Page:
Involved in a CRA Net Worth Audit?
Without a Chartered Professional Accountant (CPA) on side who is a tax expert, it can be very difficult to counter the assumptions and interpretation that the CRA takes.
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What is a Net Worth Audit?
Almost all Canadian resident taxpayers and, in some circumstances, non-resident taxpayers, have to file various returns with the Canada Revenue Agency. If a taxpayer fails to file a tax return when and as required, the Canada Revenue Agency (CRA) can either make a demand of that taxpayer to file missing returns or, in most cases, will use an arbitrary assessment method to determine that taxpayer’s tax liability. Arbitrary assessments often result in an unusually large amount of tax owing, leaving the taxpayer with the heavy burden of proving the CRA wrong. One particularly problematic arbitrary assessment method that the CRA uses is called the Net Worth Assessment that results from a Net Worth Audit.
The Net Worth Audit is empowered by the Income Tax Act and permits the CRA to review the various components of a taxpayer’s lifestyle and assets and compare this against the reported income of that same taxpayer. This review can include where the taxpayer lives, how nice the home is, what cars the taxpayer drives, what clothing and jewellery the taxpayer wears, and the entertainment and trips that the taxpayer engages in. Where there is a discrepancy between the apparent wealth circumstance of a taxpayer and their reported income, the CRA will issue a reassessment.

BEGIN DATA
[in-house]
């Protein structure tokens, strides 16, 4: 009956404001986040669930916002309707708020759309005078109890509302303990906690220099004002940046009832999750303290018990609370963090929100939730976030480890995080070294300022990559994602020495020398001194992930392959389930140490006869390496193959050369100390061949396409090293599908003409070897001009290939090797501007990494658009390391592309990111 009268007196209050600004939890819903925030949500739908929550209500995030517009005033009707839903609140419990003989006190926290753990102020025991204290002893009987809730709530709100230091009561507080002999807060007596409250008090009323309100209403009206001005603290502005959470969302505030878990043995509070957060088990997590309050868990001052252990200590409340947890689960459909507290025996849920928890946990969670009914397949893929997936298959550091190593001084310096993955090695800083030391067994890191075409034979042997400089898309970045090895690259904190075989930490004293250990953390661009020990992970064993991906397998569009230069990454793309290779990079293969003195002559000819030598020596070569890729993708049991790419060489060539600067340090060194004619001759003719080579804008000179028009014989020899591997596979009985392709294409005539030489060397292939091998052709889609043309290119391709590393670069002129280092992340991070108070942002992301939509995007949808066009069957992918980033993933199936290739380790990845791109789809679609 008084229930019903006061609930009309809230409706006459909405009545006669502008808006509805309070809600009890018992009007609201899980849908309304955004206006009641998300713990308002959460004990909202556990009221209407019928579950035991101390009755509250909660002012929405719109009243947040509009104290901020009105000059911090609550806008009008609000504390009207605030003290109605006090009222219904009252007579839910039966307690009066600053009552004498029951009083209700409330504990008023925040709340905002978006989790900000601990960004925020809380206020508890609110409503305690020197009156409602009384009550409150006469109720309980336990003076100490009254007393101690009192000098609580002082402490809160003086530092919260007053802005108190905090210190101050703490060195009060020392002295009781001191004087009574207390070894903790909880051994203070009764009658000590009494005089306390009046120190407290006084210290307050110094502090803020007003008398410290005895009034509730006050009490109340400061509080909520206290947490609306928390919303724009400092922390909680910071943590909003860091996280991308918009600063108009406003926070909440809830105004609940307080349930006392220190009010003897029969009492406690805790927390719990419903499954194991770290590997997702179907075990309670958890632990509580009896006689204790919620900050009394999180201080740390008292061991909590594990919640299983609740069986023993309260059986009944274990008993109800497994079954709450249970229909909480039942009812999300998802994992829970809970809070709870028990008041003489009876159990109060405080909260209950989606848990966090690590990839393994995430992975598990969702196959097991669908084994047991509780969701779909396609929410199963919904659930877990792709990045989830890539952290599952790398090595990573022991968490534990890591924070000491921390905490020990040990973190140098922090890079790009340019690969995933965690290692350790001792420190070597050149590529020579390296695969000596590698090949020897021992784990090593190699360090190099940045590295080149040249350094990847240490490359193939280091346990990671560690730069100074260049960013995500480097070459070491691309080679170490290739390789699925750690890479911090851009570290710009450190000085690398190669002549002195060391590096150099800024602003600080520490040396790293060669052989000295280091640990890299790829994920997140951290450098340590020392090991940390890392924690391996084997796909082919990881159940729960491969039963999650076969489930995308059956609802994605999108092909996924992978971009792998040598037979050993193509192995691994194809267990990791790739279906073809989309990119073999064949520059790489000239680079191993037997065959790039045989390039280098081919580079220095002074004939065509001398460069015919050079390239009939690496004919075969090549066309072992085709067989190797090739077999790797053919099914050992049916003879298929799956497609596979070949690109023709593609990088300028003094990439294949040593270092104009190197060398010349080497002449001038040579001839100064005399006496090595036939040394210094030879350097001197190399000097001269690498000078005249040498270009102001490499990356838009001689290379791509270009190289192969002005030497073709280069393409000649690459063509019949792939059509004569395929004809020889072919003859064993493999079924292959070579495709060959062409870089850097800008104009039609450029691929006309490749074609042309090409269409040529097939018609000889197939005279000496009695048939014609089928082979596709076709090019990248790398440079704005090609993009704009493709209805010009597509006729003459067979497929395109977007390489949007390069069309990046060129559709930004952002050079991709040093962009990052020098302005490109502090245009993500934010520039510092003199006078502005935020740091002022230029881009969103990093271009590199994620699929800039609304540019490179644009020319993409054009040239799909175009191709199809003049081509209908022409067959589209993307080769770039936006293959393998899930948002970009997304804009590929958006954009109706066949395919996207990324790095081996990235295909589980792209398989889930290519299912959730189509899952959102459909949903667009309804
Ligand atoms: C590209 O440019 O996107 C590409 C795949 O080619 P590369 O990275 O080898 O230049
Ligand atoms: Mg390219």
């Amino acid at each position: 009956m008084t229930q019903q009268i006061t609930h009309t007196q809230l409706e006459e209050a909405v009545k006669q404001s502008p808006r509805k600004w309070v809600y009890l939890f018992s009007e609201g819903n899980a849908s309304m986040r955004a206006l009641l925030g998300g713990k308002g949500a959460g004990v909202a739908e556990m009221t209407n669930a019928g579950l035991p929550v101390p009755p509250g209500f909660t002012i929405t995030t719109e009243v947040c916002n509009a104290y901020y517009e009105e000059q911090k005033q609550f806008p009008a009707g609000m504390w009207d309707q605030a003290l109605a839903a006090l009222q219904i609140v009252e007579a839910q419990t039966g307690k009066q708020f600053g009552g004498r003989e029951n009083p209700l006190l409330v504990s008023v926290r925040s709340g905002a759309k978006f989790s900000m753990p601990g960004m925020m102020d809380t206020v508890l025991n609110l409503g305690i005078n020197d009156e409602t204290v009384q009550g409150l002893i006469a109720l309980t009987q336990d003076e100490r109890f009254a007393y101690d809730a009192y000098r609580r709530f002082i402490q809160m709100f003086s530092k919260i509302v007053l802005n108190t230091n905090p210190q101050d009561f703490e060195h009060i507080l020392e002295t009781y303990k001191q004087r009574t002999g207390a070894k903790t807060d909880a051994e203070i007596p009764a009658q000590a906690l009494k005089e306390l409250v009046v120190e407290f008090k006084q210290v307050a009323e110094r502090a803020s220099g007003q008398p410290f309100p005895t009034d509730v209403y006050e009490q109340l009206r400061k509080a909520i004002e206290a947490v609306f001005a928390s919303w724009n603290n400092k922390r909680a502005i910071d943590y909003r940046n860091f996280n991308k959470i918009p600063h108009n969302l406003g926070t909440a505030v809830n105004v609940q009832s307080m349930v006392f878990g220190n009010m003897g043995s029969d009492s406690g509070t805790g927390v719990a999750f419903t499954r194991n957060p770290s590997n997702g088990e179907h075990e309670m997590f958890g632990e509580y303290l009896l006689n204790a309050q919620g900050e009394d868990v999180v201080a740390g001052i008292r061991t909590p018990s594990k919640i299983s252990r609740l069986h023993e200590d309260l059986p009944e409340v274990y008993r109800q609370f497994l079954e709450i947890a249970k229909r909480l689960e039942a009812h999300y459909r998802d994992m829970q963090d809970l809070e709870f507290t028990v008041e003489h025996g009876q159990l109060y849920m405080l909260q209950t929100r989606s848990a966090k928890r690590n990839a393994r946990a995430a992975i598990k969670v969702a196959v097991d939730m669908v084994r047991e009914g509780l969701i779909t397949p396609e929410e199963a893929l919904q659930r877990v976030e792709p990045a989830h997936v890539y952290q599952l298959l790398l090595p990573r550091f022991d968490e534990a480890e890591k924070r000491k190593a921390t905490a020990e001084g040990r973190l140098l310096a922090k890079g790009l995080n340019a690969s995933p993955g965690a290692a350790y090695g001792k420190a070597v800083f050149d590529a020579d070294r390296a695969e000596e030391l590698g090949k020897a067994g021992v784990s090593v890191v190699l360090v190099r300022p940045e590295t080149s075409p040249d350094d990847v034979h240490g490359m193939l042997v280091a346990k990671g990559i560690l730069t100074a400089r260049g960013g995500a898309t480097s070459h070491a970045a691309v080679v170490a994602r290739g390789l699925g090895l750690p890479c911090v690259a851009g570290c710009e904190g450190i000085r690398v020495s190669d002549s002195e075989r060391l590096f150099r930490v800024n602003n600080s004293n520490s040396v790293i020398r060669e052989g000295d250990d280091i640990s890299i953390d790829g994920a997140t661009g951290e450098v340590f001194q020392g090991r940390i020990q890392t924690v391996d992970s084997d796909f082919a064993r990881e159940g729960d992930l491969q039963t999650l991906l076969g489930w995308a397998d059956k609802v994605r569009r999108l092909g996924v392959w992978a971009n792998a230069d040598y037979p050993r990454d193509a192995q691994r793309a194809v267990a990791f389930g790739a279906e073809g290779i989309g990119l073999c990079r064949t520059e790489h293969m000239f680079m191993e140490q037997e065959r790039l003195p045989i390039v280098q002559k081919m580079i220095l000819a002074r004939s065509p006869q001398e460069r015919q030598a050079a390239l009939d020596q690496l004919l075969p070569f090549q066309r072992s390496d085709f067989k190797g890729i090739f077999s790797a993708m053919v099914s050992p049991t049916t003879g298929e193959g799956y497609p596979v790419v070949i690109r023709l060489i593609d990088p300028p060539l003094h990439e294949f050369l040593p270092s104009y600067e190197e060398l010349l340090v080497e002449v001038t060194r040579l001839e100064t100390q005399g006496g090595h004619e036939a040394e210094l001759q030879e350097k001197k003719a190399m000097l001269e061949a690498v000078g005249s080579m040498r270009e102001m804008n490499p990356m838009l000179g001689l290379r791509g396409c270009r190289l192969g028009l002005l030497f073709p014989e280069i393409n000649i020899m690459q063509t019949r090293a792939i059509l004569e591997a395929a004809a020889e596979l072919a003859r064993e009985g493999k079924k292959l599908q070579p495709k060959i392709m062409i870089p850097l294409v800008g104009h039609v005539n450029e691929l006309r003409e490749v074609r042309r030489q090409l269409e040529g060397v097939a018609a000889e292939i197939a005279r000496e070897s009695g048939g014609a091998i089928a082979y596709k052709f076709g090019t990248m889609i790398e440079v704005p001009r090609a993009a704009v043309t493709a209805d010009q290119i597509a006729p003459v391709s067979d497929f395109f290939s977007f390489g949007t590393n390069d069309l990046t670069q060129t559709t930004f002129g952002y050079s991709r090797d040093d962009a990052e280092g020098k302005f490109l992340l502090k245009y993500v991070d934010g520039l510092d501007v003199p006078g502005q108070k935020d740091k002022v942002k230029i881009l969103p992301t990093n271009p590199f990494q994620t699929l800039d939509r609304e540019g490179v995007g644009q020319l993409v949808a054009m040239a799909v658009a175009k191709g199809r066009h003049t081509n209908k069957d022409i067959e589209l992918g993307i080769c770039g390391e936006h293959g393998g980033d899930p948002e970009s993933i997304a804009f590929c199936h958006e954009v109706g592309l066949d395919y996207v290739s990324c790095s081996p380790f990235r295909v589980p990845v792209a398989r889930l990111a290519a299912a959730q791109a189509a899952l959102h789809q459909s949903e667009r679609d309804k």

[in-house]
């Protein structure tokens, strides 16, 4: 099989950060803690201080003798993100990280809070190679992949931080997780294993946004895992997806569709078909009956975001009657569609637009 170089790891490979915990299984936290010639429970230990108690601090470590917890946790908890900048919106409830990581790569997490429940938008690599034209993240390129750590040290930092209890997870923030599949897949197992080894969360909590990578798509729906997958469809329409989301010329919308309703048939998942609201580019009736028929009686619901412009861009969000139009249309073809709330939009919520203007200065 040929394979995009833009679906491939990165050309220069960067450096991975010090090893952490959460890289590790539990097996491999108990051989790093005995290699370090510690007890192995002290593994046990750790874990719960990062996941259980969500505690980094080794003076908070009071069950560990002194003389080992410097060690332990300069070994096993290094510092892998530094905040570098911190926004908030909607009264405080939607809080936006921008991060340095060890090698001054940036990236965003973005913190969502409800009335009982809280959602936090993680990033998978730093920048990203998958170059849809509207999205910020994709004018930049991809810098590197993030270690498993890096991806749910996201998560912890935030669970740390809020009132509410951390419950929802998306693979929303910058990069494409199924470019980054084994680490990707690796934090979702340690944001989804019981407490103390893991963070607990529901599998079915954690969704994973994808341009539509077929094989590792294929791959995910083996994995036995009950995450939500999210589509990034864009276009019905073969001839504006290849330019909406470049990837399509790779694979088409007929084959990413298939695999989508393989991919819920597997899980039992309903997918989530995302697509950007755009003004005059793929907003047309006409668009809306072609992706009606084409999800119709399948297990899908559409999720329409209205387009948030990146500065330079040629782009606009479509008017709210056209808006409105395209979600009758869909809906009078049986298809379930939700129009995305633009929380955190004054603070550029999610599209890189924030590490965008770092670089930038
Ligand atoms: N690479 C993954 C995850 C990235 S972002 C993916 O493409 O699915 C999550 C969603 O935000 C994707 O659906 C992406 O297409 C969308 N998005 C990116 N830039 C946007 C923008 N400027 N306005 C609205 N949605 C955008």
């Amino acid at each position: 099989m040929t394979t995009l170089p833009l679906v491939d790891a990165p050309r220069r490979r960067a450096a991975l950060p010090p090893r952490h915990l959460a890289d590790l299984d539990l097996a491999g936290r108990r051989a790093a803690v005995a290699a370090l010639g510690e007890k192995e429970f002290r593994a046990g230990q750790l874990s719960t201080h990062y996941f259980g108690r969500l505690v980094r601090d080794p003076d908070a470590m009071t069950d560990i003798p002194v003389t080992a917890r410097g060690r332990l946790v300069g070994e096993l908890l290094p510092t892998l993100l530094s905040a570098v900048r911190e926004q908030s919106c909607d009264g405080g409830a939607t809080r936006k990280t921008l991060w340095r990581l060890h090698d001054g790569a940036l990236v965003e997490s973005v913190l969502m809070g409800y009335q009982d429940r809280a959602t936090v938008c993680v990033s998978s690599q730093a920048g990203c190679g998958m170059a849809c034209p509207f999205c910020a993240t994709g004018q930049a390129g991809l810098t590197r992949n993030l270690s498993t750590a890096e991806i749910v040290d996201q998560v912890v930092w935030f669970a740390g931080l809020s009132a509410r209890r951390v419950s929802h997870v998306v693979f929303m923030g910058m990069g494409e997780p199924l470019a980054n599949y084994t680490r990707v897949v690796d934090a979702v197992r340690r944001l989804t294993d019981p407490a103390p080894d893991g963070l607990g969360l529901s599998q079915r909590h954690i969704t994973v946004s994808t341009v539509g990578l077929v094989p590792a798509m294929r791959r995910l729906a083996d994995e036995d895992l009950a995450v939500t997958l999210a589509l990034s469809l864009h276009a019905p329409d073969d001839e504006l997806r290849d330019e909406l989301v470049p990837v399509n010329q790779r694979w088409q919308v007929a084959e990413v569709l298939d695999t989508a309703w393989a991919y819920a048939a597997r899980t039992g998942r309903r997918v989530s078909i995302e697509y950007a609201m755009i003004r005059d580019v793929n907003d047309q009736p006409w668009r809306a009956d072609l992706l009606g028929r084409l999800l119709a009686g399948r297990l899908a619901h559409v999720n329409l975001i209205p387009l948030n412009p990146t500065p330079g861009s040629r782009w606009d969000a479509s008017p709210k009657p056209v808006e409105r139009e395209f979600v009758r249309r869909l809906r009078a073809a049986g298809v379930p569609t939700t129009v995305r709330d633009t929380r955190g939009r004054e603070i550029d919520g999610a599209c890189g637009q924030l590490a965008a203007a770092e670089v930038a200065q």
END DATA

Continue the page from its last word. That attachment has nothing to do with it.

A Net Worth Audit is premised on the apparently simple principle that the increase or decrease of a taxpayer’s net worth, year over year, tied to the taxpayer’s income or loss for that year. The CRA starts by comparing the year over year changes of a taxpayer’s assets and liabilities. Then, the CRA calculates that taxpayer’s income or loss, taking into consideration personal expenditures and non-taxable sources of income. Personal expenditures can sometimes be assumed and include categories that the taxpayer, personally, does not spend their money on (for example, tobacco, alcohol, gambling – all determined through the use of statistics). The sum total of these arithmetic process is the change in a taxpayer’s net worth. The value obtained from the net worth method is then compared to the reported income of the taxpayer to see the taxpayer has been truthful in their reporting.
Despite the apparent simplicity of this method, there are practical complications that often work against the taxpayer. One particular problem is that the CRA is entitled to assume facts that are often to the taxpayer’s disadvantage. Once these facts are assumed, the taxpayer has to prove the CRA wrong in order to get a correct assessment. Another problem is that the CRA lacks the information to know what amounts are from non-taxable sources, such as inheritances or lottery winnings. What the CRA generally assumes is that any deposit in an account is income and any withdrawal is a personal expenditure. This is often not accurate as a deposit can represent an inter-account transfer, a loan, a gift, an inheritance, or some other amount that is not taxable. The method itself is at best inaccurate and contains inherent, systemic errors.